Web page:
The bitcoin price took a dive on Friday, initiating speculation that the market's post-China hangover is not going away anytime soon.
Bitcoin entered the week on an incline, quickly recovering from its September 15 flash crash below $3,000. Within two days of that low-point, the bitcoin price had stabilized above $3,500. By September 18, bitcoin had cracked the $4,000 barrier for the first time since the downturn. However, bitcoin found itself unable to advance past that mark, and on September 21 it began to lose its footing.
Early in the day, bitcoin was trading close to $3,900 on every major non-Chinese exchange. The bitcoin price entered a slight decline in the late morning hours but managed to hold above $3,850. At 14:30 ET, bitcoin took a steep downward turn, plunging below $3,600 before the end of the day.
Thursday morning, the bitcoin price experienced a slight bump, perhaps due to Litecoin creator Charlie Lee's tweet that China will not ban bitcoin mining. However, that progress was short-lived, and the bitcoin price has fallen back to $3,563 at the time of writing.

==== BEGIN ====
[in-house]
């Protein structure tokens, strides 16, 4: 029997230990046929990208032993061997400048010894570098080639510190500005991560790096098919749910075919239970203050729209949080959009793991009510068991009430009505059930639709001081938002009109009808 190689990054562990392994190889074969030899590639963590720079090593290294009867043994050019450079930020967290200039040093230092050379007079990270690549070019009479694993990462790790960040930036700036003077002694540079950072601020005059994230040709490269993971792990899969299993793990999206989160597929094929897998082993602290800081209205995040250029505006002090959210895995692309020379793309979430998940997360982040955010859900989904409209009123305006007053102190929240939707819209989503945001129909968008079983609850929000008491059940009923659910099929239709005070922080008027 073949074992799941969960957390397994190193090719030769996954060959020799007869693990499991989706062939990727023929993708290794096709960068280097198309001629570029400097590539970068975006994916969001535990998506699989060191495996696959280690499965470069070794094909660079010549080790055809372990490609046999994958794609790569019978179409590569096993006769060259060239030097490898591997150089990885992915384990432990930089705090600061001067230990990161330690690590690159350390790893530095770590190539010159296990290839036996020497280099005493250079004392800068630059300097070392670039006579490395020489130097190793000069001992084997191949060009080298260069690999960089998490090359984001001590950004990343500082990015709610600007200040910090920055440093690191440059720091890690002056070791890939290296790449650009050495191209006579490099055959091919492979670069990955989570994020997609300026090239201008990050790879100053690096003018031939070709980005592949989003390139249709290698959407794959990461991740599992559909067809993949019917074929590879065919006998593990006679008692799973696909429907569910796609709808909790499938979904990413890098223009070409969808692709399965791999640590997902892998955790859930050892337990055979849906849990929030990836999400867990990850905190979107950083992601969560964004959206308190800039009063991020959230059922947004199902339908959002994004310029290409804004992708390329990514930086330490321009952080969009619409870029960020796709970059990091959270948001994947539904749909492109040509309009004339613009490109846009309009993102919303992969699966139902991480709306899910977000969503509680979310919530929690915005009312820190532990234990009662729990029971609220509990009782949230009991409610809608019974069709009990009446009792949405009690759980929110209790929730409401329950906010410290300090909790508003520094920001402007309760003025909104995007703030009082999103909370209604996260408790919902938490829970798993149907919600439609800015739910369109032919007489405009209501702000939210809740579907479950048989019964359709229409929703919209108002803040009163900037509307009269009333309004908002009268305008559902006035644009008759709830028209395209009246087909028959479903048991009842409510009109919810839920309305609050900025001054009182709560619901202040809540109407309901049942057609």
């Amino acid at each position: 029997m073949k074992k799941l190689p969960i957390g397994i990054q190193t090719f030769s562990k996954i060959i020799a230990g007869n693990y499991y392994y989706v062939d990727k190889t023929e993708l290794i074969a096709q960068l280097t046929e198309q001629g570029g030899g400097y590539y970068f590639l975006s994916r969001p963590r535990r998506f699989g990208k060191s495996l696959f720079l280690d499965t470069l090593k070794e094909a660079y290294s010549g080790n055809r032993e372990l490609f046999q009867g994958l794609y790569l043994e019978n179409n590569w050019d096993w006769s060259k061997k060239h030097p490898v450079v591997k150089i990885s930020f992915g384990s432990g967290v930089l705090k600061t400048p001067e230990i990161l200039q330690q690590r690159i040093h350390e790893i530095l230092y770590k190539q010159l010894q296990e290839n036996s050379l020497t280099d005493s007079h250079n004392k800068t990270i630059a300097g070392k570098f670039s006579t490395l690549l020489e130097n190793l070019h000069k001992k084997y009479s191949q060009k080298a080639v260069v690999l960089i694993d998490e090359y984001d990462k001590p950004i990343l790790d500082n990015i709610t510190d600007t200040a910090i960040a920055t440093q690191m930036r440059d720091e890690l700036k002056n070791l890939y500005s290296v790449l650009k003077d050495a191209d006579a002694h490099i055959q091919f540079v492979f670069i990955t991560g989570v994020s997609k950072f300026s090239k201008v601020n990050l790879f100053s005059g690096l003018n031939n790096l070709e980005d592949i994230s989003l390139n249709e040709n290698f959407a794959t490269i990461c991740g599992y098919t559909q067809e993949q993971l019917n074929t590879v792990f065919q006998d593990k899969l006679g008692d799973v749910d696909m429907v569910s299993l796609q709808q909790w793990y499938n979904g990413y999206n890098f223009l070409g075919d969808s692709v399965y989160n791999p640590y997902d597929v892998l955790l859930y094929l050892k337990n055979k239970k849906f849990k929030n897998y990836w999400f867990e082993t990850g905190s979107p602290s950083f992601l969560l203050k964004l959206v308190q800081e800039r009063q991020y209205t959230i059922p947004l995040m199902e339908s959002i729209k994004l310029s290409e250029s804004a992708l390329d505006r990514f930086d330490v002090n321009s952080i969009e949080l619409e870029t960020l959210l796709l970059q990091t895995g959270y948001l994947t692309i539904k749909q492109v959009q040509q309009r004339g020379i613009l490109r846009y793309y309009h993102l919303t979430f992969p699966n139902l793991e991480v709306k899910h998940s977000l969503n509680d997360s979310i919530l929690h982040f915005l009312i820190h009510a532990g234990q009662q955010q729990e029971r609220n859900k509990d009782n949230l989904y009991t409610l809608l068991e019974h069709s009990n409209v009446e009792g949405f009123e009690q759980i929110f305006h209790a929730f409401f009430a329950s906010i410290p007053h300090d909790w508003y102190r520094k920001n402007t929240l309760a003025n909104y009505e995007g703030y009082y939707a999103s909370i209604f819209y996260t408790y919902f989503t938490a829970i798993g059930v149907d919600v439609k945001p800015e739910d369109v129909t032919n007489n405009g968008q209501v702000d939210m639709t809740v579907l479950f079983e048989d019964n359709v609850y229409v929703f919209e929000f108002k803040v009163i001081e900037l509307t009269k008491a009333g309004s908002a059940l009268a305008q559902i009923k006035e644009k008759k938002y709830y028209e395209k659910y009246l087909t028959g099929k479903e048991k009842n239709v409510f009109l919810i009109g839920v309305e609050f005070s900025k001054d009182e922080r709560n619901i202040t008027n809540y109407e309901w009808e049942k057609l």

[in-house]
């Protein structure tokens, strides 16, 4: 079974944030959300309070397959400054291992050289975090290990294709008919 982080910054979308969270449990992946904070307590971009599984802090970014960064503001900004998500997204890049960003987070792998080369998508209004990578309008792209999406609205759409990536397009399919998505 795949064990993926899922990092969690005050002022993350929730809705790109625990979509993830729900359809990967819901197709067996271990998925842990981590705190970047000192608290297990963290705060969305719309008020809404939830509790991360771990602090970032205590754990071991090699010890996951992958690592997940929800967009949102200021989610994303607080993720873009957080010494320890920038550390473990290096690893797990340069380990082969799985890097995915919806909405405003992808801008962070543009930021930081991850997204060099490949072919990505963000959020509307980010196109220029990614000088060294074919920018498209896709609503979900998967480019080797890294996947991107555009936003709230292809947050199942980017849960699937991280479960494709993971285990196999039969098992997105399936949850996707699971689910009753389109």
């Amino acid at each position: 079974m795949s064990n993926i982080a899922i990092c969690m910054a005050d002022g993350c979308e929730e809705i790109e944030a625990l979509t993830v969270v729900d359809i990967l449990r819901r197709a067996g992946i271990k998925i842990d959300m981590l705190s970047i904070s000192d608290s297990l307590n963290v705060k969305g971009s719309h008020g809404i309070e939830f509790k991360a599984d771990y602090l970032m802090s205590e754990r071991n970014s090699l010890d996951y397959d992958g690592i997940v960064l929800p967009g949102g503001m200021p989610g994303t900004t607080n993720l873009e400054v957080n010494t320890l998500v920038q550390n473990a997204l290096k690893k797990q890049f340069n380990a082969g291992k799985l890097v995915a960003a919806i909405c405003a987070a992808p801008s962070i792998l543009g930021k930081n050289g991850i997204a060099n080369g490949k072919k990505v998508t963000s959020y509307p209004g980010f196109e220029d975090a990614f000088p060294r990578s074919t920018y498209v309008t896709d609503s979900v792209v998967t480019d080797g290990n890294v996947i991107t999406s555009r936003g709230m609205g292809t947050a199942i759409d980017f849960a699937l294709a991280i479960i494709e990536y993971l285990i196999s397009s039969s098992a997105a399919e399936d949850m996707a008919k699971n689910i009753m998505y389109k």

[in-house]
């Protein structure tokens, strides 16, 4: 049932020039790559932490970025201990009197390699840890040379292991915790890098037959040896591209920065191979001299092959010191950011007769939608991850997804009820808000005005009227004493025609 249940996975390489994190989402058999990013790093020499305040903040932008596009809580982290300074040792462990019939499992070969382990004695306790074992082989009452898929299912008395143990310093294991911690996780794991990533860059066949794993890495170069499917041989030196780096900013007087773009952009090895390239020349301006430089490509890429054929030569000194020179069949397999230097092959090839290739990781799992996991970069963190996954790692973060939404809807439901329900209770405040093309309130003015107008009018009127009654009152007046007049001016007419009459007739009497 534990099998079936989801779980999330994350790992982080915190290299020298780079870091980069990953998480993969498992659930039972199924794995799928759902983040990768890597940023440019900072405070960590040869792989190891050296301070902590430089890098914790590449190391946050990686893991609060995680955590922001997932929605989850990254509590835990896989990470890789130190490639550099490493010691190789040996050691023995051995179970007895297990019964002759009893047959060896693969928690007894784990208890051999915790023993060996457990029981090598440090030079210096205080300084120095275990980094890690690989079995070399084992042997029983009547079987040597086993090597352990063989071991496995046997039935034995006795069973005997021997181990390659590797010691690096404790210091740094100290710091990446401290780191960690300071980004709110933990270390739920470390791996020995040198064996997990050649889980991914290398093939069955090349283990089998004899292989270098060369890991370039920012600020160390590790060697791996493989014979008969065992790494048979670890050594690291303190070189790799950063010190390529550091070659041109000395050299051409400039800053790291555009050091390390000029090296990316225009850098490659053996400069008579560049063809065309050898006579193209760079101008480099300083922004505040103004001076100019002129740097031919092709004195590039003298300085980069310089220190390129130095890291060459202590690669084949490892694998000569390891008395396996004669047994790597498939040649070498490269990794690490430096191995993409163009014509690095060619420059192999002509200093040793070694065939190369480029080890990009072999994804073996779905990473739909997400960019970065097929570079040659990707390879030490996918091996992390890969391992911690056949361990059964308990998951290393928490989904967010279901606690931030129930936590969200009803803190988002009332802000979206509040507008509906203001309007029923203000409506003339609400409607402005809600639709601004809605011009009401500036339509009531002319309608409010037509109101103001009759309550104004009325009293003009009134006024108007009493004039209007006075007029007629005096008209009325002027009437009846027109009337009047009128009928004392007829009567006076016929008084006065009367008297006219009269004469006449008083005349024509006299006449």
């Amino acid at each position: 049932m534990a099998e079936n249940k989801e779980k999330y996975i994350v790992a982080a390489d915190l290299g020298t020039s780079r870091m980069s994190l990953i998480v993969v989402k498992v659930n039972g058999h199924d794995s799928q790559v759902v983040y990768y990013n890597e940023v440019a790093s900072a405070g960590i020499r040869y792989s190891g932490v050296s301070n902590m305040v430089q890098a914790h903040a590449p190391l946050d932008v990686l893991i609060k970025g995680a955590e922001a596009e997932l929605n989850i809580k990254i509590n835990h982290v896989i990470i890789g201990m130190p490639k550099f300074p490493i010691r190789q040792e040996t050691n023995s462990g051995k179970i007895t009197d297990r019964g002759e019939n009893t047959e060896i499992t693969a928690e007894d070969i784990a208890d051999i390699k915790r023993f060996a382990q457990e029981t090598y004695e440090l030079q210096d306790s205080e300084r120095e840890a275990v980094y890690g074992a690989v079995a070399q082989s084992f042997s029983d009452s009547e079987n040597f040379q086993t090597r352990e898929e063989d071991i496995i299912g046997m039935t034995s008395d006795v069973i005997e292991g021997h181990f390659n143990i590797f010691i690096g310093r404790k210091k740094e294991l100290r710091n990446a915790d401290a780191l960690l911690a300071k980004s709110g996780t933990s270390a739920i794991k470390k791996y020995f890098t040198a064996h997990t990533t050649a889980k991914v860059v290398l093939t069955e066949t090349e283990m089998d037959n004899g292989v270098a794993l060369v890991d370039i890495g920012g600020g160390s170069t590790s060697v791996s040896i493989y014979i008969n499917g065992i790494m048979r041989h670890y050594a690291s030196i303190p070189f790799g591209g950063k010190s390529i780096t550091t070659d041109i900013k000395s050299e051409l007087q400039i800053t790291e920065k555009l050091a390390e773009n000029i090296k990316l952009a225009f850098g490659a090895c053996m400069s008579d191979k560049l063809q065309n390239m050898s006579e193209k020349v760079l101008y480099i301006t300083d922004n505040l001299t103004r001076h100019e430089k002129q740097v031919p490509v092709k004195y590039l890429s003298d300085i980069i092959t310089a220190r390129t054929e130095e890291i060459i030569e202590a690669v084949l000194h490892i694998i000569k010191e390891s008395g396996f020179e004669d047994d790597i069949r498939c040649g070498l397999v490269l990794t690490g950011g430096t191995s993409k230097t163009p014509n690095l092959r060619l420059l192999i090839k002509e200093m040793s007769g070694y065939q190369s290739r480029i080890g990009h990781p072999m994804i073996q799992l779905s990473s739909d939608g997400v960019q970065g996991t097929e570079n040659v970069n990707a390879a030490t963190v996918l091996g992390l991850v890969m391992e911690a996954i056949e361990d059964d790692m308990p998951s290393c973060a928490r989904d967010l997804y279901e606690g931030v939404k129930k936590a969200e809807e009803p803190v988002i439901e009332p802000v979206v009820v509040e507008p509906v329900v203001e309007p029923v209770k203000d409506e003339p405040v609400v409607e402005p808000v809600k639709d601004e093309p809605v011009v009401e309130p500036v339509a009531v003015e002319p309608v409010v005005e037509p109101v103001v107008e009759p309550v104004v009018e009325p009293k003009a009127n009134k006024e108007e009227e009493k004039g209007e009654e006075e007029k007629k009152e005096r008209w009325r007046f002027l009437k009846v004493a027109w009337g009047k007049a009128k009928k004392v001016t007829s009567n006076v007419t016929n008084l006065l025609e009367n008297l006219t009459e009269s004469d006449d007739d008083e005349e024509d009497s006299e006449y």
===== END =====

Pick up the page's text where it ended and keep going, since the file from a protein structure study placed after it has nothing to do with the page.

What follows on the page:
It is not immediately clear what is driving the bitcoin price downwards. However, it is possible that sustained recovery from the recent downturn will not be so easily attained as early-week trading indicated. It is also possible that traders had not really priced in China's ban on bitcoin exchanges, as some observers had previously suggested.
However, Charlie Lee has another theory. He argues that traders with deep pockets are propagating fear, uncertainty, and doubt to manipulate the bitcoin price:
The FUD is propagated by large manipulators trying to make money shorting. They know that China ban FUD works and cannot be proven wrong.
In any case, even if Lee is correct--it's working. Bitcoin is down more than $350 for the day, and the wider markets have shed more than $10 billion.
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